It is not recommended that children and young people are tested for COVID-19 unless directed to by a health professional.
If a child or young person has a positive COVID-19 test result they should try to stay at home and avoid contact with other people for 3 days after the day they took the test, if they can. After 3 days, if they feel well and do not have a high temperature, the risk of passing the infection on to others is much lower. This is because children and young people tend to be infectious to other people for less time than adults.
Further information can be found on the NHS website please click on the link.
This section is another reference to inform you that if your child has vomited or had a bout of diarrhoea whilst at home, we ask that they do not return to school until at least 48 hours has elapsed from the last episode, to avoid the risk of infecting other children in the class and to give your child time to recover.
If your child has chickenpox they will need to stay away from school until all the spots have formed a scab. This is usually 5 days after the spots appeared.
For further information please refer to the NHS website.
If your child has head lice, please treat the lice and send your child to school. Click here for further information.
Please click here for the School Medication Form
If your child needs to have prescribed medication administered at school, you must complete a medication record form which ensures that there is no misunderstanding about dosage, timing, frequency, etc. The school medication record form may be downloaded (please see above), alternatively, spare forms are available from the office. We ask you to kindly bring the medication in the prescribed container / packet clearly marked with the child’s name and class to the school office. It is essential that all medication brought to school is in date. Please ensure that you check the expiry date regularly.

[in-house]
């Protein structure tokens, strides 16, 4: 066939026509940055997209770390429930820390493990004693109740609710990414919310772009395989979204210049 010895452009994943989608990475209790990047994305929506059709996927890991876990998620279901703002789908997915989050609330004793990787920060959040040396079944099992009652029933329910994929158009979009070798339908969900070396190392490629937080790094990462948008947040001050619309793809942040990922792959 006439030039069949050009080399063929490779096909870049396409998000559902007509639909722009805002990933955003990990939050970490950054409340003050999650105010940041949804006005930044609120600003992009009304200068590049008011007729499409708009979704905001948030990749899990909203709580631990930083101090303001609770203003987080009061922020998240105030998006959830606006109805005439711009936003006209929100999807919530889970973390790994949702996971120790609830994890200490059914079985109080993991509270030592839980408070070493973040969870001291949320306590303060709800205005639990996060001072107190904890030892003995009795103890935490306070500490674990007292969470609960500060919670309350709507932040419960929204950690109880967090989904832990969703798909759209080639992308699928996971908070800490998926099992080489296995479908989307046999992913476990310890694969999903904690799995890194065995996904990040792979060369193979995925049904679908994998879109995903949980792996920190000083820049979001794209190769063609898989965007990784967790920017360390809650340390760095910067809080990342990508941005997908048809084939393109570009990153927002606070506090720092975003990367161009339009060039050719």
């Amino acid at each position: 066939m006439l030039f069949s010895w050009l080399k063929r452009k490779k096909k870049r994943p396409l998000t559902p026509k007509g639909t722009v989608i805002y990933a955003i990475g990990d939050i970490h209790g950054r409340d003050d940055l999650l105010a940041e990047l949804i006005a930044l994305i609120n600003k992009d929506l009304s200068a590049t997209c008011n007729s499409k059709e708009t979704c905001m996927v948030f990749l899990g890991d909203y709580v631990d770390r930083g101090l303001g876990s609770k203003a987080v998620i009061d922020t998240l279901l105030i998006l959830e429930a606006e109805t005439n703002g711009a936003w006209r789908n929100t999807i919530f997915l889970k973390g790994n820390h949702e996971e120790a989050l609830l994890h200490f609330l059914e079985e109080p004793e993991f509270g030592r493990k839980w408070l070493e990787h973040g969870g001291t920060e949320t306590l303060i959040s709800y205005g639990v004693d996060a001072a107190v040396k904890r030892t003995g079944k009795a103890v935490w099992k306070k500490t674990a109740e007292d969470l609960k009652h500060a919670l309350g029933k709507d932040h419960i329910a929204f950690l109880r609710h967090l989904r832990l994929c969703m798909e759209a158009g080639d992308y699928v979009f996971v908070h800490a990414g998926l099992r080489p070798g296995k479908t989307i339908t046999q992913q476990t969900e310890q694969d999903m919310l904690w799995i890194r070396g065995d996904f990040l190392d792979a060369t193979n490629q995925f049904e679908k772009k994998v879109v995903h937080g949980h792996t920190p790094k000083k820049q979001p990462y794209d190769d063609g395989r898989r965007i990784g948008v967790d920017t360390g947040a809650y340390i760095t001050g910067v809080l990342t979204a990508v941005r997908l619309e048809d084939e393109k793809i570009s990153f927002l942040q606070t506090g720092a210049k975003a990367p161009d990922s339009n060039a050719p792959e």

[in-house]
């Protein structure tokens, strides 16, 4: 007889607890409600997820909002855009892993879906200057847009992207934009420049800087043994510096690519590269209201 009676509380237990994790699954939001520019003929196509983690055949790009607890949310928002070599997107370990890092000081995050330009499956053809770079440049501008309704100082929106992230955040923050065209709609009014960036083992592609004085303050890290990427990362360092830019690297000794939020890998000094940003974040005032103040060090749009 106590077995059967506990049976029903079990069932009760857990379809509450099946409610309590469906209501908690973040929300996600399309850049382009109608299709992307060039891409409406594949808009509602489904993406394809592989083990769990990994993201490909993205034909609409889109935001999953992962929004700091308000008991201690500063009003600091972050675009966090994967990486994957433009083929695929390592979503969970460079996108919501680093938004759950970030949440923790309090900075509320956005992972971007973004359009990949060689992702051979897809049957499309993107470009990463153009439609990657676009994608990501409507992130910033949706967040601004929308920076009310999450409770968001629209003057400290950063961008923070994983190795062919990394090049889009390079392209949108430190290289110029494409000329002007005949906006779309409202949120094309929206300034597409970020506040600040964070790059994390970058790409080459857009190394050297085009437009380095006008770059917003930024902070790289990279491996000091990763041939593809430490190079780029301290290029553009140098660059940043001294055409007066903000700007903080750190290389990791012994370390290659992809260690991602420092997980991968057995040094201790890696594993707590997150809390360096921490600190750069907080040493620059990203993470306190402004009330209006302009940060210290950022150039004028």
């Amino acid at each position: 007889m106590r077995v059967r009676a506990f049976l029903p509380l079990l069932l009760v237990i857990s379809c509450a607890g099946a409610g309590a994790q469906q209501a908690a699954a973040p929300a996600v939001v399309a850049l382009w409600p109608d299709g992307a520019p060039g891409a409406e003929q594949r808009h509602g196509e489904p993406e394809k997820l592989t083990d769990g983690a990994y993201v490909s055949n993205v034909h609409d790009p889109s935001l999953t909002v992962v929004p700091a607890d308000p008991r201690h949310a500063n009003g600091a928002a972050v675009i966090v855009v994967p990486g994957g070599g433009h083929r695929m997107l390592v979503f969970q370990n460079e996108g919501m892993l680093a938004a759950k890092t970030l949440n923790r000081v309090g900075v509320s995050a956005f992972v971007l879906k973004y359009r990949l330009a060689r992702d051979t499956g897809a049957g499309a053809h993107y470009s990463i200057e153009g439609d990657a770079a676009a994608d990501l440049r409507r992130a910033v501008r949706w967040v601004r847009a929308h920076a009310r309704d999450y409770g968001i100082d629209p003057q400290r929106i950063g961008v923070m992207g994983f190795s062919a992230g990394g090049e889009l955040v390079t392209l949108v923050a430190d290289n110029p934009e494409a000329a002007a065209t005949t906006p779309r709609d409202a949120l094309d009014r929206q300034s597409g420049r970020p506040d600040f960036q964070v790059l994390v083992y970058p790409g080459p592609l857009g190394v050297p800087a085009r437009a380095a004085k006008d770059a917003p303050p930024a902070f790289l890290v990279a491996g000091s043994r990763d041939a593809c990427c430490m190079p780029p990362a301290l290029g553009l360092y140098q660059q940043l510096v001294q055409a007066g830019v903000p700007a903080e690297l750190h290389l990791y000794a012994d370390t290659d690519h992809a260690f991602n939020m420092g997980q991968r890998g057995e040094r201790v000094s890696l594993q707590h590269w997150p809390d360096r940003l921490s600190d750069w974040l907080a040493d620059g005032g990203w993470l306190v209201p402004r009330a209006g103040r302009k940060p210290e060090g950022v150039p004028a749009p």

For those children requiring ongoing medical care, it is essential that parents liaise with the school regarding the child's condition and the care they may require during the school day so that a Health Care Plan can be put in place to ensure that all staff are aware of the individual child's needs. Please contact Mrs Michelle Tyrie (SEND Manager) firstname.lastname@example.org for further information.
Please see the following sites for NHS and Government guidelines, and useful information regarding schools and illness:
NHS - Is my child too ill for school?
- How long should you keep your child off school
- Children and young people settings: tools and resources
Public Health Agency - Guidance on infection control in schools and other childcare settings
The children's flu vaccine is offered as a yearly nasal spray to all primary age children to help protect them against flu. Primary school children will be offered their vaccination in school.
More information about the vaccine can be found on the NHS website.
You can read more about the signs and symptoms of diabetes here.